What could be the significance of expressing two Vari isoforms? L27 domains can mediate the targeting of the respective protein to a particular membrane compartment, such as the synapse or the adherens junction, or stabilise interacting proteins by directly binding to the L27 domain of the respective partner [37, 40]. On the other hand, MAGUK proteins without L27 domains can efficiently be brought to their proper site, using other targeting mechanisms, for example palmitoylation . This raises the question as to i) whether the two Vari proteins rely on different mechanisms for targeting to the septate junctions and ii) whether the two Vari isoforms have specific functions in the Drosophila embryo. Using Gal4-mediated overexpression, either of them is capable to rescue variF033 mutant embryos to viability. This allele has been classified as a null allele, based on its genetic behaviour  and the complete and nearly complete lack of Vari-long and Vari-short, respectively (this work). The rescuing capability of Vari-short indicates that the L27 domains are not essential for viability, but does not exclude any non-essential function, in the embryo or at later stages. Strikingly, the hypomorphic allele vari38EFa2, which still expresses the short Vari isoform, but a modified Vari-long protein, gives rise to weak, but viable and fertile adults. The deletion in this allele removes 51 amino acids in the N-terminus, which affects both L27 domains. The fact that the escapers do not exhibit any mutant eye or wing phenotype similar to that obtained upon RNAi-mediated knockdown of vari in imaginal discs suggests a more supportive function for the larger isoform. The predominant role of Vari-short is further highlighted by the fact that variMD109, in which Vari-short is absent, is lethal, despite expression of normal Vari-long proteins. Hence, physiological amounts of only Vari-long are not sufficient for viability, but excess levels and/or earlier expression (using daG32/daughterlessGal4) can restore viability in the absence of Vari-short.
Mutational analysis of vari327 uncovered a five amino acid deletion in the SH3-domain of Vari, which almost completely removes one of the four core β-strands present in all SH-3 domains, thus completely abolishing Vari function. Although both Vari isoforms are expressed in vari327 in wild-type amounts, this allele is a functional null and no localised protein could be detected. The fact that the mutant proteins are not localised suggests that either the SH3 domain is necessary for targeting, or that the overall structure of the protein is affected, preventing proper localisation. Structural and functional analysis of other MAGUKs, e. g. PSD-95 or hCASK, point to either intra- or intermolecular interactions between the SH3 and the GUK domain [42, 43]. In the MAGUK PSD-93, binding of a ligand to the PDZ domain releases intramolecular inhibition of the GUK domain by the SH3 domain .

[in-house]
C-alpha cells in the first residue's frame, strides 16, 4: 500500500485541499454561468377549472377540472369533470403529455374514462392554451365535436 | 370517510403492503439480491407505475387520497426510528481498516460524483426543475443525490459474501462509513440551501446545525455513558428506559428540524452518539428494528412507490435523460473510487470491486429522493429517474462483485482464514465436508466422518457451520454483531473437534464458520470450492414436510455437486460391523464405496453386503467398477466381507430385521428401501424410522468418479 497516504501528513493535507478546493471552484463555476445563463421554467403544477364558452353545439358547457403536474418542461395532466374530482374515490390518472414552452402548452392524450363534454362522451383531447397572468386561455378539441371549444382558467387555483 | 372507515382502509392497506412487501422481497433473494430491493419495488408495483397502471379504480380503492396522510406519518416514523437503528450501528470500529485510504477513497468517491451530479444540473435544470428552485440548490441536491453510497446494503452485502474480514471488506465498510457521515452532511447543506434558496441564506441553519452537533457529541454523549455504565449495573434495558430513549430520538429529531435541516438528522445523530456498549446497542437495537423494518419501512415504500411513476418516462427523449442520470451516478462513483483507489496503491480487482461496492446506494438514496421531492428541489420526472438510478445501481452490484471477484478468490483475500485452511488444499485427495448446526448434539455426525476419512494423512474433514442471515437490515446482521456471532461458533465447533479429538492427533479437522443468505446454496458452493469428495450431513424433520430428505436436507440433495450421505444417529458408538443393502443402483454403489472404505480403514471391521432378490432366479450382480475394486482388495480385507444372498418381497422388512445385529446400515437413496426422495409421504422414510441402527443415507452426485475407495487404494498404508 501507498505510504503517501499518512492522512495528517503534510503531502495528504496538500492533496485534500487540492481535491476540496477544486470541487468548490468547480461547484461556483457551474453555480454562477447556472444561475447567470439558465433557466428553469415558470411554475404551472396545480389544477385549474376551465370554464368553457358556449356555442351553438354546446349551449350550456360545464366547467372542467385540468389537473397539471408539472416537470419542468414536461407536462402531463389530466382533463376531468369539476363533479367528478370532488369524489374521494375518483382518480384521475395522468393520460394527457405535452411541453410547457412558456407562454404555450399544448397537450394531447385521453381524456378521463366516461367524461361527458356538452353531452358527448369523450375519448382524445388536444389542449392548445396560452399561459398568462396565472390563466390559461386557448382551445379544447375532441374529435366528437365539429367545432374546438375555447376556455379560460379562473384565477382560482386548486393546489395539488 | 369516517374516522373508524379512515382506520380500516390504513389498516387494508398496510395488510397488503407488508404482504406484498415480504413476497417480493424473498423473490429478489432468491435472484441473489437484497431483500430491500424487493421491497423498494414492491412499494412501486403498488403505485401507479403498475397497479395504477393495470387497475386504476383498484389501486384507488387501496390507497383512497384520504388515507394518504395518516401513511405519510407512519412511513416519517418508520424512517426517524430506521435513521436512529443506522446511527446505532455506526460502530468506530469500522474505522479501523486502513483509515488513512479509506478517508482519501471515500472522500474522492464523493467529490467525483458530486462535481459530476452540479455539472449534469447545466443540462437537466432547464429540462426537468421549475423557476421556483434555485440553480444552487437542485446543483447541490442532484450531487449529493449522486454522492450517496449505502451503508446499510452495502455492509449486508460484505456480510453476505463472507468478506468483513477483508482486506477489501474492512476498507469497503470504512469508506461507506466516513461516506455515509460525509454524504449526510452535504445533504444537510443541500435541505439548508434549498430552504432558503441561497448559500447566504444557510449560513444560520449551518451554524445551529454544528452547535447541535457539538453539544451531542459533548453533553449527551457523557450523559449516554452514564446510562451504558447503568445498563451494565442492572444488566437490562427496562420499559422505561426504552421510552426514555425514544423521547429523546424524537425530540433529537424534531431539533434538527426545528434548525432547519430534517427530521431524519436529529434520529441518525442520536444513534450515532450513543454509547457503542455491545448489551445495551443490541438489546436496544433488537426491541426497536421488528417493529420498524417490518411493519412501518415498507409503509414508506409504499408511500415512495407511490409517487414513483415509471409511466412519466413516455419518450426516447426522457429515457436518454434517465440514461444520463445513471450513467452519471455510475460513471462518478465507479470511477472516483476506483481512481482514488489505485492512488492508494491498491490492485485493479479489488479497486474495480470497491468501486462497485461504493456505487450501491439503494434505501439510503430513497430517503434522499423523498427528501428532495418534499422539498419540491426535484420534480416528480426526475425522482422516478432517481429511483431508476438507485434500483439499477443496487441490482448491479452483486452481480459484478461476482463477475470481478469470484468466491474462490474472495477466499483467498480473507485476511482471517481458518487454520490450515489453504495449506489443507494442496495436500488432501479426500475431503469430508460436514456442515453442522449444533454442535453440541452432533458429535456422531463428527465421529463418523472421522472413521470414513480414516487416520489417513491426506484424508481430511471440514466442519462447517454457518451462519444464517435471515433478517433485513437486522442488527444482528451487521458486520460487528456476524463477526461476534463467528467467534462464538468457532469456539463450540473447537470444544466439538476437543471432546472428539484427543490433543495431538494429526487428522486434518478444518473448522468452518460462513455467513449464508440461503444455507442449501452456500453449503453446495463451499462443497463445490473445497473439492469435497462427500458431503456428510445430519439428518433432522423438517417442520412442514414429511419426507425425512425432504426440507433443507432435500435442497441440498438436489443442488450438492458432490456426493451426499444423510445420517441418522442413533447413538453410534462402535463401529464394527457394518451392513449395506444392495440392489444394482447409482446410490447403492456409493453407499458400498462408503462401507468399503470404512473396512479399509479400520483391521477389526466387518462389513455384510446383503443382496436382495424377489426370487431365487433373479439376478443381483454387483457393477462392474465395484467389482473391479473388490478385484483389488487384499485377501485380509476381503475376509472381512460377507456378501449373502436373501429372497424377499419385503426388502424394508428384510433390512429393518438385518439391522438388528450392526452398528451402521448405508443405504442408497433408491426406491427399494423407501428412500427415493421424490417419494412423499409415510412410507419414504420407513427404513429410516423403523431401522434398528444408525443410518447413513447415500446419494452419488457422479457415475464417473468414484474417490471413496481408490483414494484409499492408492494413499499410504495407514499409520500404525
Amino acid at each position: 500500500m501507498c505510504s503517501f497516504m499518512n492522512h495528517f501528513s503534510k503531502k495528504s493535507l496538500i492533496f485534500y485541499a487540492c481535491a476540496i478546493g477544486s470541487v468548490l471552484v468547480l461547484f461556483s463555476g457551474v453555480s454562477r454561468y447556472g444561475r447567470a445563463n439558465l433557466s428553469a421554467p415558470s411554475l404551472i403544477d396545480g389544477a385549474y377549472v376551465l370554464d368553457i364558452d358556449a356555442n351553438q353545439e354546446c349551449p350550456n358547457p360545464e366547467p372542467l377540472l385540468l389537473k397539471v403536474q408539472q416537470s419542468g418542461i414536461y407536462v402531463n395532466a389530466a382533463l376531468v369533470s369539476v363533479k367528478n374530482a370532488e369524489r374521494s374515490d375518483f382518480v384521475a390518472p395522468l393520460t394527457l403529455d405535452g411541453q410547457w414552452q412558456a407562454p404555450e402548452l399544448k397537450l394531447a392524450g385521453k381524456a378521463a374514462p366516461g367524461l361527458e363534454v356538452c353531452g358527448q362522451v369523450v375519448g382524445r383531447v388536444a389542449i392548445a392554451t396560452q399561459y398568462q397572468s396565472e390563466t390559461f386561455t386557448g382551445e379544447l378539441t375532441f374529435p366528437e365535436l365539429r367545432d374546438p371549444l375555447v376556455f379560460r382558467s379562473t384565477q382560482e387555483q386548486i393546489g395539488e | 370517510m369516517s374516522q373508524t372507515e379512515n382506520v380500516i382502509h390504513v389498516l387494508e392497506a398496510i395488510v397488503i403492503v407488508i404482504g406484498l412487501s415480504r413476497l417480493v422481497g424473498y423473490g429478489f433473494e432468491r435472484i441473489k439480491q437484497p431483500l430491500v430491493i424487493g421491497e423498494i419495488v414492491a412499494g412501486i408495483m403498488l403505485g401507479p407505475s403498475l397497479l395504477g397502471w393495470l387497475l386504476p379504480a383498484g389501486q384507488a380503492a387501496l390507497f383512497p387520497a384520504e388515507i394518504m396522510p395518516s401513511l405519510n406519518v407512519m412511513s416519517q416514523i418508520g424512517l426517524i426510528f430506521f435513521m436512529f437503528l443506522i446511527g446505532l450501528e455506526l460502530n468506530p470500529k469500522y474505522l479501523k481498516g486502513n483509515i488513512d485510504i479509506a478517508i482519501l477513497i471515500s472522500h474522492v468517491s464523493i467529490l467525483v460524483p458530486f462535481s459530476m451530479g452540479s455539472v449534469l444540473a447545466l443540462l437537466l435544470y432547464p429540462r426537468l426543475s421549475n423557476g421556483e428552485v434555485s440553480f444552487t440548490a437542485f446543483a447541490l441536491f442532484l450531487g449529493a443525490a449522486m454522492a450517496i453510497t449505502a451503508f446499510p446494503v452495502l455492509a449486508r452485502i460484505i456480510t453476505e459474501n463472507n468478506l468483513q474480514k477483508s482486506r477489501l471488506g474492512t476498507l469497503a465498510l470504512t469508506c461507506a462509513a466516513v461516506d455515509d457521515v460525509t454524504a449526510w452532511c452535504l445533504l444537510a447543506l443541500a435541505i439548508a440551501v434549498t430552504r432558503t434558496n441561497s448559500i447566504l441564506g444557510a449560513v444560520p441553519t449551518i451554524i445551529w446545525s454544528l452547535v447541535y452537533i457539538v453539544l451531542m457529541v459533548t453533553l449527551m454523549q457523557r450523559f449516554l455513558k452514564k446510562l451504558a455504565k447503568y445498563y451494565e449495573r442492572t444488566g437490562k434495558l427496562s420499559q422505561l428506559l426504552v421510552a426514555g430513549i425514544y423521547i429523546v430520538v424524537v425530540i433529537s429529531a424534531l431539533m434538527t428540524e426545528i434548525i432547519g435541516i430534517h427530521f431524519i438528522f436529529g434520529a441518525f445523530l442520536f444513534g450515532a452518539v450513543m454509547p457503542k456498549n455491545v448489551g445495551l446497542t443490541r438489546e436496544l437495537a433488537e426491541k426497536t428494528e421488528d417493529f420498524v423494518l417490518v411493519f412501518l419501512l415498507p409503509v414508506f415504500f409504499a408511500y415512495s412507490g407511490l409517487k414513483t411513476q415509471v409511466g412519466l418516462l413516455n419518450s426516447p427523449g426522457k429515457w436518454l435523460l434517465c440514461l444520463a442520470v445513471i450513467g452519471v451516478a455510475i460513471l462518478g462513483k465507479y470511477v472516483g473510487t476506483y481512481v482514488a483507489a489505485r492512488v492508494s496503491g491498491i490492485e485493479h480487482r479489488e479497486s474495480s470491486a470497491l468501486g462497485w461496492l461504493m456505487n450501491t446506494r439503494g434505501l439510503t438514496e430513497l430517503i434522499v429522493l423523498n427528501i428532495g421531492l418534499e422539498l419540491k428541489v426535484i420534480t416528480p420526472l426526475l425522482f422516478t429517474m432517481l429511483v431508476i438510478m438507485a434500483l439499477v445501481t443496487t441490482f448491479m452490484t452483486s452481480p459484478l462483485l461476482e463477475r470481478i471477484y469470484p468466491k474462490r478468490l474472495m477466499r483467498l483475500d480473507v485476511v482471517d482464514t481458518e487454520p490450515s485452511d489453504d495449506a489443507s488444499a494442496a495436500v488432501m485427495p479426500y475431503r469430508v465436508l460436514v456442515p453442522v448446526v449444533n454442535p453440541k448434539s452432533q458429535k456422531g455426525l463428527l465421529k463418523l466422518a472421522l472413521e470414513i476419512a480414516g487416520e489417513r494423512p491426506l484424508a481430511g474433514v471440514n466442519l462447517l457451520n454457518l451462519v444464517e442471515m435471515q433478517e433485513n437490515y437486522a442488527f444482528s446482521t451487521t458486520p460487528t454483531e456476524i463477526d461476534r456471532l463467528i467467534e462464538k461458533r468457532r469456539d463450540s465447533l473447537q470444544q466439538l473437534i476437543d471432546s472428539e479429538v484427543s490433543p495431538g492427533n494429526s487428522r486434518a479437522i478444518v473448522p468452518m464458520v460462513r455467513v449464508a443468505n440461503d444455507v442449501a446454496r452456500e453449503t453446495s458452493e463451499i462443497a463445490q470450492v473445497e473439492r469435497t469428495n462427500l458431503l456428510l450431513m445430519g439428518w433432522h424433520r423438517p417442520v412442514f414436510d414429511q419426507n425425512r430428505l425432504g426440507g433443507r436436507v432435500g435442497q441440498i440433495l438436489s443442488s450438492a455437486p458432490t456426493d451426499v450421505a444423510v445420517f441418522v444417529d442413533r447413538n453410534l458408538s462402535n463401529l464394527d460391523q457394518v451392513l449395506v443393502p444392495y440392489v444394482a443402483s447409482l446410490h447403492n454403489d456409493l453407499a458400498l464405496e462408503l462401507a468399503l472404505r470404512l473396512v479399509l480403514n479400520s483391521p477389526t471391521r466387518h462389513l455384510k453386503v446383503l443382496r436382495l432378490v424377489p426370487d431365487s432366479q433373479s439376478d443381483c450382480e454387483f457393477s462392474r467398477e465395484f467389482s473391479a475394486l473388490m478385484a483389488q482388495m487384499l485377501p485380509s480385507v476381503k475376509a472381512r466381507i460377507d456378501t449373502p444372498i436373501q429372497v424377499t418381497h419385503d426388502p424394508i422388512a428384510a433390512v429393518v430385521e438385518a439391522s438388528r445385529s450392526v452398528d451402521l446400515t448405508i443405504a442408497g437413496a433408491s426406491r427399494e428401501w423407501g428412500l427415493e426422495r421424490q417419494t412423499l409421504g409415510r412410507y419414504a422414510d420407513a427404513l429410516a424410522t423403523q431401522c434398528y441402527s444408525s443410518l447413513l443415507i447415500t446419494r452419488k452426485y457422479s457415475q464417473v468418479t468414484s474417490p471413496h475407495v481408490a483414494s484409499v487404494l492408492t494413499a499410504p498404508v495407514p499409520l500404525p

A strong reduction of varicose function by RNAi in postembryonic stages also affects the normal development of eyes and wings. It is interesting, however, to note that the consequences of RNAi-mediated knockdown of vari in wing and eye imaginal discs seem to be different. Reduced vari function in wing imaginal discs attenuates N signaling, as revealed by lowered activity of a N reporter gene construct and disrupted expression of the N target gene wingless at the prospective margin of wing imaginal discs. In wild-type wing imaginal discs N is activated on both sides of the dorsal/ventral compartment boundary by its two ligands, dorsally expressed Serrate and ventrally expressed Delta. N activity in the wing margin activates downstream genes, like cut or wingless, which are involved in the regulation of growth and patterning [reviewed in ]. Reduction of N activity results in the formation of notches in the margin, as observed here. In contrast, the N reporter seems to be normally activated in eye imaginal discs upon vari RNAi induction. Eye imaginal discs with reduced vari function display abnormal folding and adult eyes are smaller and misshapen. Additionally, ocelli and bristles are sometimes replaced by bare head cuticle. This phenotype is reminiscent of eye phenotypes observed in certain allelic combinations of coracle, which exhibit roughening of the eyes due to abnormally spaced ommatidia, but without affecting the patterning of the photoreceptor cells, and often lack ocelli and bristles. In addition, some coracle mutations suppress the effects of hypermorphic mutations in the EGF-receptor .